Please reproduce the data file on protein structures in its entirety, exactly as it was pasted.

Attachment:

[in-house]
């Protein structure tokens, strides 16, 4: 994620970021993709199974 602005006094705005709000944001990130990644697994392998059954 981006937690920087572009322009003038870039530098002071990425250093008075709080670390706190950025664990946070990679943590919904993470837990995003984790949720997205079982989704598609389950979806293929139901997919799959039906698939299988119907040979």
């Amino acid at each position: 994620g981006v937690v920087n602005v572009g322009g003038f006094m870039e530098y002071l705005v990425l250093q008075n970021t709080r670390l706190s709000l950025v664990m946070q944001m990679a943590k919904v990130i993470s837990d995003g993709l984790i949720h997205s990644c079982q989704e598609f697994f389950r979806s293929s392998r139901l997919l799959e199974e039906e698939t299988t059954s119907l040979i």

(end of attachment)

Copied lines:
[in-house]
């Protein structure tokens, strides 16, 4: 994620970021993709199974 602005006094705005709000944001990130990644697994392998059954 981006937690920087572009322009003038870039530098002071990425250093008075709080670390706190950025664990946070990679943590919904993470837990995003984790949720997205079982989704598609389950979806293929139901997919799959039906698939299988119907040979």
């Amino acid at each position: 994620g981006v937690v920087n602005v572009g322009g003038f006094m870039e530098y002071l705005v990425l250093q008075n970021t709080r670390l706190s709000l950025v664990m946070q944001m990679a943590k919904v990130i993470s837990d995003g993709l984790i949720h997205s990644c079982q989704e598609f697994f389950r979806s293929s392998r139901l997919l799959e199974e039906e698939t299988t059954s119907l040979i």